Critter of the Week: Capybara

CONSERVATION STATUS

SCIENTIFIC CLASSIFICATION

Kingdom: Animalia
Phylum: Chordata
Class: Mammalia
Order: Rodentia
Family: Cavidae
Genus: Hydrochoerus
Species: Hydrochoerus Hydrocharies

CAPYBARA RANGE

 

The capybara is the world’s largest living rodent! They can stand up to 2 feet high, grow over 3 feet long, weigh between 75-150 pounds, and reside in the wetter parts of Central and South America. Capybaras are semi-aquatic as they spend time on land and in the water. Their webbed feet make it easy to navigate in the water, while their coarse fur allows them to dry off quickly.

 

 

 

Capybaras have developed many traits that allow them to excel in water. Their eyes, ears, and nostrils are on the tops of their heads allowing them to see, hear, and smell underwater! Not only can they hold their breath for up to five minutes, but they can sleep underwater with their nose just above the water’s surface.

 

 

 

 

Like most rodents, the capybara’s teeth will continuously grow their whole lives. However, their ravenous diet keeps their teeth worn down. In fact, capybaras eat about 6.5 pounds of grass a day!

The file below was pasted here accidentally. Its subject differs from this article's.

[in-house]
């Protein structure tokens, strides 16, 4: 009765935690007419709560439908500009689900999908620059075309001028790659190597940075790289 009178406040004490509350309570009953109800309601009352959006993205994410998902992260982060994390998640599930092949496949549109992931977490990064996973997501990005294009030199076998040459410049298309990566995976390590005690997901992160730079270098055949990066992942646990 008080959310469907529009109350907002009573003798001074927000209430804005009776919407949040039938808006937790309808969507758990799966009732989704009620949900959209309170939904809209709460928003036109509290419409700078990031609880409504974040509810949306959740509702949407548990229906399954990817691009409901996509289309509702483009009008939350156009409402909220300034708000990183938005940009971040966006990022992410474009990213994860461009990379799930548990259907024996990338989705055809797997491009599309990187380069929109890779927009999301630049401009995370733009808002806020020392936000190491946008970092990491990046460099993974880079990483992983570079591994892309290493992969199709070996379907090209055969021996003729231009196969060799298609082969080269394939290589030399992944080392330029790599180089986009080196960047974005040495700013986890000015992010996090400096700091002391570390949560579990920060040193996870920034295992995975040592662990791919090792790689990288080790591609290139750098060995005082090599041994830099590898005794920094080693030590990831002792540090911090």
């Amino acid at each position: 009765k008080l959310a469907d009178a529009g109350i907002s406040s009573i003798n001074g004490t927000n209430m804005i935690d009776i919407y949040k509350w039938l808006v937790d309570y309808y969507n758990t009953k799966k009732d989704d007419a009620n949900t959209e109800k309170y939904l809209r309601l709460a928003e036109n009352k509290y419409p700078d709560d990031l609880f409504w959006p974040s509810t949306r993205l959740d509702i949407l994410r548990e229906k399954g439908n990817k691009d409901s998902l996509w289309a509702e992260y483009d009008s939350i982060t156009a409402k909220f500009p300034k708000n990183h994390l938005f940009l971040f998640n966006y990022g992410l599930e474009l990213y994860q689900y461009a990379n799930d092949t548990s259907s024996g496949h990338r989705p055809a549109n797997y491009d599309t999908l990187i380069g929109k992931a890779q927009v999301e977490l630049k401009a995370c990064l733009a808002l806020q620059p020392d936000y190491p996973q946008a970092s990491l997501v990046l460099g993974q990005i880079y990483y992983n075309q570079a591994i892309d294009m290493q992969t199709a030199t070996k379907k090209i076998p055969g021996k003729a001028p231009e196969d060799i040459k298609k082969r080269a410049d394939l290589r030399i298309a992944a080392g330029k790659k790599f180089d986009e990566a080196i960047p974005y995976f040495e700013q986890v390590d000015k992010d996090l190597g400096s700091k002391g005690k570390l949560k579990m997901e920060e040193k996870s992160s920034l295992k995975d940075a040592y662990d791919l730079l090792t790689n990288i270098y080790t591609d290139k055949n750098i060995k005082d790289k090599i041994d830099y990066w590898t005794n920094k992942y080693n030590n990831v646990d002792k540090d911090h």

The capybara has a lot of predators such as jaguars, eagles, piranha, pumas, and ocelots. If a capybara senses danger, it will bark at intruders to alarm them tell other capybaras to run or jump into nearby rivers. If the group is attacked, they will form a defensive huddle with young capybaras in the center.

 

 

 

 

There hasn’t been a definitive reason that so many animals in the animal kingdom get along with capybaras. Scientists believe that besides the capybara being so easy-going, it’s because capybaras are naturally social animals. Some can also have symbiotic relationships with capybaras such as birds eating the bugs out of a capybara’s fur while the capybara gets clean.